It took me 11 shots to knock down the six plates, at a distance of less than 50 feet!

I was counting shots for everyone else, and nobody seemed to have as much trouble as I did.

Until the last shooter.

Eleven-year-old Zac, son of Norm, tried the same thing I did (engaging the targets from too far away, essentially) and required 17 shots to knock down the six steel plates.

But Zac has been shooting IPSC more frequently, and longer, than Ryan. He knew he had just goofed up and instead added a note of levity to the otherwise-embarassing situation. On the last four-target array, instead of hosing them as the rest of us did, he calmly engaged the upper A-zone. Managed to get almost half of the A-hits, too.

I choose to believe that Zac was merely aware of my own embarassment, and deliberately missed his steel-plate shots only so that this lame old man didn't feel bad about having turned in the worse performance of the day.

Norm, I know that you had NINE jams during the match. But you're raising your son right. It's refreshing to see a young man grow up with an innate sense of respect for his elders.

Even if his elders don't really deserve it.

Here's the bottem line:
The match didn't mean a thing. It was just a chance to go shooting with your friends. We shot poorly, but everyone had a great time. It wasn't cold, it wasn't rainy, the wind wasn't blowing, everyone did his share of the work, and nobody got through the day without performing far below his own expectations.

What a great day at the range.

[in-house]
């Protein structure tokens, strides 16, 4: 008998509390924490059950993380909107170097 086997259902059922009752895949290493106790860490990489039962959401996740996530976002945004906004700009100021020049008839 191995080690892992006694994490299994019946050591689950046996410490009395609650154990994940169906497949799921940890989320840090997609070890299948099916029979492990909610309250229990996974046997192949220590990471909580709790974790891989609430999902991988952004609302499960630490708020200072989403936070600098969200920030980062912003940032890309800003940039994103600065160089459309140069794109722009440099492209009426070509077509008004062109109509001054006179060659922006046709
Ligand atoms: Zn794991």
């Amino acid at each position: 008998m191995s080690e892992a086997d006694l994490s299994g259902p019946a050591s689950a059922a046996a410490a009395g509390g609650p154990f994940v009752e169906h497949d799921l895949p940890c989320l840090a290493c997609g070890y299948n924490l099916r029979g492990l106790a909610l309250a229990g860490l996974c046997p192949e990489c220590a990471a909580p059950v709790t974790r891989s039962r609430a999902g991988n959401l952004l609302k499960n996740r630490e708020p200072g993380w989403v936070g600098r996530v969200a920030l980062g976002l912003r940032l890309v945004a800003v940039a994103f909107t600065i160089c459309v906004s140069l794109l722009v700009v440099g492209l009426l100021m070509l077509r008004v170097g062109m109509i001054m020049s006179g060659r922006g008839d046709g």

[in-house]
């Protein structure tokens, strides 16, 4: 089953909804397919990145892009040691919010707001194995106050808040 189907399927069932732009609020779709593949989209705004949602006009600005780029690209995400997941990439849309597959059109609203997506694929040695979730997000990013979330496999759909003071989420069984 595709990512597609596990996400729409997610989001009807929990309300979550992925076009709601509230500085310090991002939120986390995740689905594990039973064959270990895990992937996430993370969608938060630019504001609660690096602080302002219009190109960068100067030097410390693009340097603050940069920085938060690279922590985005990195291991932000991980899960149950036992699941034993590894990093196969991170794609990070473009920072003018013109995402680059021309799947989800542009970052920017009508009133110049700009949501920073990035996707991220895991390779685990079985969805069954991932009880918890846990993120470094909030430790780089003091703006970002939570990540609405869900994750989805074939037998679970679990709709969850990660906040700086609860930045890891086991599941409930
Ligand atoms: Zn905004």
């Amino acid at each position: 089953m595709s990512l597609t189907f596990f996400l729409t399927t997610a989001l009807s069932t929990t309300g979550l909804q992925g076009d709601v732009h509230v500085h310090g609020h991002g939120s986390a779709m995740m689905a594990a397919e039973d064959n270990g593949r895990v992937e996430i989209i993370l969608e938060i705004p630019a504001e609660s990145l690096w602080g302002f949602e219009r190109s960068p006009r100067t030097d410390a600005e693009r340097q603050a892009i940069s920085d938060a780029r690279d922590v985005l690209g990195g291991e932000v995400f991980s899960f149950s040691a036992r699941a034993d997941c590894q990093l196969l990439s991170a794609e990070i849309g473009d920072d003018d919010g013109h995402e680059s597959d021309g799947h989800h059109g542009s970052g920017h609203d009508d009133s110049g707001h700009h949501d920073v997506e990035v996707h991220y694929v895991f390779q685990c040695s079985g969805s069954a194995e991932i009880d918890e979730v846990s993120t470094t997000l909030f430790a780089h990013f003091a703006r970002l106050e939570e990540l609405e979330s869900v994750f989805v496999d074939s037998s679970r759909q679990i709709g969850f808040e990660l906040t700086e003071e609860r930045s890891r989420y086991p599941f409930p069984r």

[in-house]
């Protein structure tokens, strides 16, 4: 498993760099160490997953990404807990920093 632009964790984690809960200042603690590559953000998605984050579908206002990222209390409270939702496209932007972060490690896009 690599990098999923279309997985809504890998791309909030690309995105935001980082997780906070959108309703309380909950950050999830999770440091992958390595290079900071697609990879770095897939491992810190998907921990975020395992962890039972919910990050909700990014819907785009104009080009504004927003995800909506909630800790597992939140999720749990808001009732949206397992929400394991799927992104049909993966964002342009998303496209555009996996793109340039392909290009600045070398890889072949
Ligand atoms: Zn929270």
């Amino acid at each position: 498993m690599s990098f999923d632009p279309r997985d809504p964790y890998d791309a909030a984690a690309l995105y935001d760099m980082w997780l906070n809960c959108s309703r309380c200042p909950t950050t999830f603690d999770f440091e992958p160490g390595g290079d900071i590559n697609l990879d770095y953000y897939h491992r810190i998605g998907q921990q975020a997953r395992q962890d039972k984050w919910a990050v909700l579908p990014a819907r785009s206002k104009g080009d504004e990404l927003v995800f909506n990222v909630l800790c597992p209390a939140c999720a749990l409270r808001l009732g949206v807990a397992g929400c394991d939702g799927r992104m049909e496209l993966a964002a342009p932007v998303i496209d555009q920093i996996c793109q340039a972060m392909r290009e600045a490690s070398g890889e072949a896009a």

Thursday, January 20, 2005

More Links, Base, Taranot, Penn, etc.


Michael Bane
I've added Michael Bane's new weblog to my link-list.

Michael is the author of several books, a motivational speaker, a marketting advisor and/or representative (most recently for NSSF) and is currently the host of the hit OUTDOOR CHANNEL show SHOOTING GALLERY.

I met him on The Unofficial IPSC list around 1997, and finally met him in person at the 1999 USPSA Area 1 Championship Tournament in Reno, Nevada. At the time, Michael was running for the USPSA presidency. (He lost, but not by very many votes.) We were squadded together with a number of other 'big names' in competitive shooting such as Cal Eldridge , Matt Burkett, Carl Carbon and Tod Jarrett. (Incidently, Carbon was shooting OPEN with a single-stack .45acp) I never knew how I had been scheduled to shoot with such an impressive group of people. But while Michael spent a lot of time talking with these people whom he had known for many years, he spent a lot of talking to me, too. We went out to dinner a couple of evenings, where he treated SWMBO and me to many stories of, for example, interviewing Dolly Parton or Shania Twain for "Rolling Stone" articles. I found him to be a gifted raconteur, and reading his weblog I see that he hasn't lost the gift.

He could also sell snow to Eskimos. Give him a read. You'll be glad you did.

WSJ's Opinion Journal

I've also added the OPINION JOURNAL to my link-list.
While the Wall Street Journal may frequently espouse liberal viewpoints, the Opinion Journal is decidedly conservative. Best of all, most of the Opinion Journal ... their 'commentary' section .. is available to non-subscribers. (You must subscribe to view much of the Opinion Journal, but the subscription is free.)

Regular features include Peggy Noonan's columns, and Best Of The Web Today, by James Taranto, an (Free Subscription Required.)

I got a kick out of Taranto's BOTWT for January 20. It included the following:

Terrible Unswift Shields
Here's a brilliant little post by blogger Second Lt. Lance Frizzell, a Tennessee National Guardsman serving in Iraq:

Back in January '03, you may remember a group of Western liberals who volunteered to go to Iraq as human shields in case the US enforced UN resolutions that Saddam violated. Key graf:

". . . they are willing to put themselves in the firing line should US and British forces bomb Iraq. They plan to identify potential bombing targets such as power stations and bridges and act as human shields to protect them."